Most travelers will be affected by some degree of altitude sickness, or Soroche. Each person reacts differently to changes in altitude. There is no apparent correlation to level of fitness, body weight, or sex. In areas of high altitude one must increase their breathing rate in order to properly oxygenate the body, as is best seen when walking uphill. Just take a walk around Cuzco and you will definitely notice. Shortness of breath is common and will quickly go away with a short rest. To acclimatize the body must adjust to having less oxygen. The process usually takes several days. So, for the first few days in high altitude drink lots of water and keep hydrated, as much as 2 liters per day. Steer clear of caffeine, alcohol, and tobacco until you are acclimatized. Get plenty of sleep at night. So, just take it slow. Drinking Coca tea or mate de coca is recommended and thought to help cure the sickness. Sorjchi pills are recommended as well and can be found in most drugstores in Peru. Some are affected quite badly by the altitude and the only cure may be to go to a lower altitude. Symptoms include shortness of breath, headaches, nosebleeds, confusion, memory loss, strange dreams, insomnia, nausea, and vomiting. More severe cases lead to swelling of the brain, comas and even death. Some may be at high altitudes for a week before the sickness hits them. For others they will know right away and for some nothing at all will occur.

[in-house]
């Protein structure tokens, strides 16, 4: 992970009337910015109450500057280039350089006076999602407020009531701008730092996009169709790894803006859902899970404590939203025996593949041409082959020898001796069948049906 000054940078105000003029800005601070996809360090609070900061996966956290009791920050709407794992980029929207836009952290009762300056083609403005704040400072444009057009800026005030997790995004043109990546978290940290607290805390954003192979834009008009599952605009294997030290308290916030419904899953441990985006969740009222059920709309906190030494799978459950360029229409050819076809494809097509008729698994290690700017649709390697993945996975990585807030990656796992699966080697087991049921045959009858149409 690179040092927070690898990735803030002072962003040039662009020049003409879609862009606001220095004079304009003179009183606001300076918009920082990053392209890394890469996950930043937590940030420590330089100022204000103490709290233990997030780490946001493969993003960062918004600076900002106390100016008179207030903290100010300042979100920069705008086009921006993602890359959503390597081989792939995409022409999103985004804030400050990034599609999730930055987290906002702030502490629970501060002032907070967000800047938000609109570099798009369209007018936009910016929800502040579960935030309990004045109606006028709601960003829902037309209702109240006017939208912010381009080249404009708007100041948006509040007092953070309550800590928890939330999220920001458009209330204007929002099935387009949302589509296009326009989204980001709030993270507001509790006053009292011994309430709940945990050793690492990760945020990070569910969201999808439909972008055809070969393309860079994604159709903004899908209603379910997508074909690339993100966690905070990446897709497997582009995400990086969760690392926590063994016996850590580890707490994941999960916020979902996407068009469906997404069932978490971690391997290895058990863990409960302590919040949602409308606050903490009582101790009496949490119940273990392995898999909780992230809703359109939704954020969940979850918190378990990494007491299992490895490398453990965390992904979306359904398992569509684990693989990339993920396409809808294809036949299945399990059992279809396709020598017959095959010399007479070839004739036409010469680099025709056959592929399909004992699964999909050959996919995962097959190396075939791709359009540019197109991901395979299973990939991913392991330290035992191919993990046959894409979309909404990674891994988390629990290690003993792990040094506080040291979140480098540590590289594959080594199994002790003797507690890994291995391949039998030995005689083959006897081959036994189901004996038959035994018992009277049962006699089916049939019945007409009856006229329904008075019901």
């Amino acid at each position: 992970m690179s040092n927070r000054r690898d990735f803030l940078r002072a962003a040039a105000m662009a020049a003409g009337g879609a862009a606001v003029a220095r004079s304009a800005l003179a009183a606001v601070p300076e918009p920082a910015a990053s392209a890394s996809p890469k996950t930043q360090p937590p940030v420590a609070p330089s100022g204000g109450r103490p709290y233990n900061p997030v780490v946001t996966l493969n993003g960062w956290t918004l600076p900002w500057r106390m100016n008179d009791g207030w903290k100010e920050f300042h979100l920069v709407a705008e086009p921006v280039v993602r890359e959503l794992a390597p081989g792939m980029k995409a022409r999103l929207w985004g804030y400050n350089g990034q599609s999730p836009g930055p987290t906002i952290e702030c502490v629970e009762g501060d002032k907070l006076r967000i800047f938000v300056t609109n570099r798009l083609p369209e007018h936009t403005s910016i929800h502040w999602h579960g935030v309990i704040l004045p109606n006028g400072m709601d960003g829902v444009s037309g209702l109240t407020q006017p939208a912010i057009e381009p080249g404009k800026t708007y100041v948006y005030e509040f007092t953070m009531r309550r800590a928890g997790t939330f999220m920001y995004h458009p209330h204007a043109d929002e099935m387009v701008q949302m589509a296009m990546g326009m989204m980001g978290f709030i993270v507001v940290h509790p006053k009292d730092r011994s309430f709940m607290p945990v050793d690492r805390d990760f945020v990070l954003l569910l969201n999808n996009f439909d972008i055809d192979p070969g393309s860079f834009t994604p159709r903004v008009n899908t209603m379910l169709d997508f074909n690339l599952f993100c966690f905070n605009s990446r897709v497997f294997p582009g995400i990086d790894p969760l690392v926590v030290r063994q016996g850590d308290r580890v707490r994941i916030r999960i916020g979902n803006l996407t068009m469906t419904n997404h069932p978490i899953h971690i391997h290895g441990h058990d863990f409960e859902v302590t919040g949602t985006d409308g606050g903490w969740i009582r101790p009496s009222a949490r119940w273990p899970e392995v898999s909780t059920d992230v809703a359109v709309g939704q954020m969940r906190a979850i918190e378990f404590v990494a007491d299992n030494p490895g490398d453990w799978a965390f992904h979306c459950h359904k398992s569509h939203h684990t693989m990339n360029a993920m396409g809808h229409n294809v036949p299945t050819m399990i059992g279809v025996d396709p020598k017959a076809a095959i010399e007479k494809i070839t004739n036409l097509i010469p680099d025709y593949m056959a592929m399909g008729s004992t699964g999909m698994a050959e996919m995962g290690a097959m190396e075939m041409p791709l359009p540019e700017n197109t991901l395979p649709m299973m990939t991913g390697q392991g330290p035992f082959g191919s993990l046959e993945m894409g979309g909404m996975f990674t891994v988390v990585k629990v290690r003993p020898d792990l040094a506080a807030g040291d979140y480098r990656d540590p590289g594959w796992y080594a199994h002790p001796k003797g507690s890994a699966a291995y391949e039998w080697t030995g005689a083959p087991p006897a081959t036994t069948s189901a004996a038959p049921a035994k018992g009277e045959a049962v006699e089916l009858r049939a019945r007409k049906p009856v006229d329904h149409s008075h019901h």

Author Tip: For up to date information for travelers check out the US Centers for Disease Control website www.cdc.gov/travel.